Gorbachev condemns Russia’s ‘imitation’ democratic institutions
By Michael Birnbaum,
BERLIN — As Russia gets ready for another round of elections whose outcomes are in little doubt, Mikhail Gorbachev, the Soviet Union’s final leader, condemned on Tuesday what he called “imitation” democratic institutions in his country and he said that Russia’s current leaders should not expect to maintain support forever.
Twenty years after Gorbachev presided over the dismantling of the Soviet Union, he has become increasingly critical of Russia’s government. Since Russian Prime Minister Vladimir Putin announced in September that he planned to move back into the presidency, the country’s top job, Gorbachev’s criticism has only grown.
“We must ensure that all democratic institutions really function, not as an imitation, as is now the case. The parliament, justice, the courts,” Gorbachev, 80, said in an interview in Berlin in his foundation’s office just steps from the once-walled-off Brandenburg Gate.
Russia will elect its parliament Dec. 4. In March, it will pick a new president. And although Putin’s United Russia party will undoubtedly retain legislative power, “it could happen that before the presidential election the situation could shift somewhat,” Gorbachev said.
Small cracks have opened in Putin’s once unassailable hold on power, even though few credible challengers exist. On Sunday, he was booed at a martial arts fight in Moscow by a large swath of the 20,000-plus crowd, a rarity in a country more accustomed to resigned acceptance of Putin. His poll numbers have been slipping, along with those of his party.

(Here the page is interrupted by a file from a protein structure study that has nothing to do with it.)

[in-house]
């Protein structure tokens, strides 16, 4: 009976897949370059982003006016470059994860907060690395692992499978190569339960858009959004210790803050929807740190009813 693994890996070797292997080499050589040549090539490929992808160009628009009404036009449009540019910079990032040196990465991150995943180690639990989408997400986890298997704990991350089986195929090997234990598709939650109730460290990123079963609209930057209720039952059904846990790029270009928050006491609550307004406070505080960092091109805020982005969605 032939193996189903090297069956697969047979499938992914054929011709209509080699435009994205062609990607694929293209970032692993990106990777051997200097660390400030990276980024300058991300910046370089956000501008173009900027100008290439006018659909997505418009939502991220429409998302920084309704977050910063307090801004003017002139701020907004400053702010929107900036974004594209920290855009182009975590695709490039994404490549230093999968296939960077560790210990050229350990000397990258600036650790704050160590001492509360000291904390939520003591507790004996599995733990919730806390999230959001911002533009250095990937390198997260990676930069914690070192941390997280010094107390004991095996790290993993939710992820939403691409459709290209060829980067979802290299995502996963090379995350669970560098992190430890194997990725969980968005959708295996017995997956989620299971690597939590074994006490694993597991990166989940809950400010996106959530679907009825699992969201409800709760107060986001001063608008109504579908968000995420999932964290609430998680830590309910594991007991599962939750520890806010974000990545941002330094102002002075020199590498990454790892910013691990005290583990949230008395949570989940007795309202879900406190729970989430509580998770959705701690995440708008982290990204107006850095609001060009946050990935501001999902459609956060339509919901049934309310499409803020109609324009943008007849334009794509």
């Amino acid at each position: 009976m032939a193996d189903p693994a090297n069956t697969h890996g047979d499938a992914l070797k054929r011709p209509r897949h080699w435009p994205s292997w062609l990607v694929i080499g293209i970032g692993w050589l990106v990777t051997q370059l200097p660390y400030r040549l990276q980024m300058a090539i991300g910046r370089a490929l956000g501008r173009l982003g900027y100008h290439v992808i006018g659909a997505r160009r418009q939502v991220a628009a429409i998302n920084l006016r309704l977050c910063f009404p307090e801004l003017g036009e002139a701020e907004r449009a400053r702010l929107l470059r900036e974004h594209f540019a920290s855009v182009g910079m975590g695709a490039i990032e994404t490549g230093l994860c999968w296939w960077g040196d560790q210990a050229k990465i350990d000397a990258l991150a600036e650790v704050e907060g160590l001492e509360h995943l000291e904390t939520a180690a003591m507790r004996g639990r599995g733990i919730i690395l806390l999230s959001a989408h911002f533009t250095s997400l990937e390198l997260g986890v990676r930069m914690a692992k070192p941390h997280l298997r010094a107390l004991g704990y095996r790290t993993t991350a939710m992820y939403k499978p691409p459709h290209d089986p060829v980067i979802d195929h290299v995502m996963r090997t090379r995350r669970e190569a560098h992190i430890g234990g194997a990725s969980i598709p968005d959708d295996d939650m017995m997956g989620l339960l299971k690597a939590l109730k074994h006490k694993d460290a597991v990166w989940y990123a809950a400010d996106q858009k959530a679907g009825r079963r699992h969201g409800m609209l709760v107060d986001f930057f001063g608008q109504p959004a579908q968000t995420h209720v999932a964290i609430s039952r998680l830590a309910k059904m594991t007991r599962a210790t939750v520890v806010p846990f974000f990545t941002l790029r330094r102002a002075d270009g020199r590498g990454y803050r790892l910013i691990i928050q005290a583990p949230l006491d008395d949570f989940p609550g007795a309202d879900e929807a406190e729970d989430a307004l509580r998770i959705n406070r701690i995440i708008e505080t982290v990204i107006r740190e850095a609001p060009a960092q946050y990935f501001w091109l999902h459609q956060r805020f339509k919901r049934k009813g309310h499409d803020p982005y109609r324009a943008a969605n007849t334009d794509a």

Gorbachev — without mentioning Putin by name — brought up the example of British Prime Minister Margaret Thatcher, who presided over three Conservative victories before being deposed in 1990 by a rebellion among the ranks of her own party.
“There are many things that cannot be foreseen,” Gorbachev said. “The political leaders are losing prestige and authority.”
Grumbling about Putin’s rule has increased since he announced in September that he planned to take back the presidency from his political ally Dmitry Medvedev, who has held the job since 2008, when Putin was forced by term limits to take a break. The decision raised the prospect that Putin could remain in the Kremlin for another 12 years, putting him second only to Stalin in the length that any one leader has dominated the country’s politics in recent times.
Gorbachev, much admired in the West for bringing about the largely bloodless fall of the Iron Curtain, is far more influential abroad than he is at home, where many resent him for the economic chaos that accompanied the Soviet Union’s end. In March, he held his star-studded 80th-birthday extravaganza in London’s Royal Albert Hall, not in Moscow, much to the amusement of many Russians.
Gorbachev was visiting Berlin to promote the Mikhail Gorbachev Awards, whose winners he will announce here in March 2012. He first awarded the prizes this year to people who in his view have made a positive impact on the world.
On a day when violence in Egypt made the Arab Spring’s successes seem ever more fragile, Gorbachev said that “anger has piled up” in a region whose political ossification many compared to the Soviet Union’s. “Each individual country should decide for itself” what kind of democracy it wants, he said. “A society should never become like a pond with stagnant water, without movement.”
Special correspondent Eva Schroeder contributed to this report.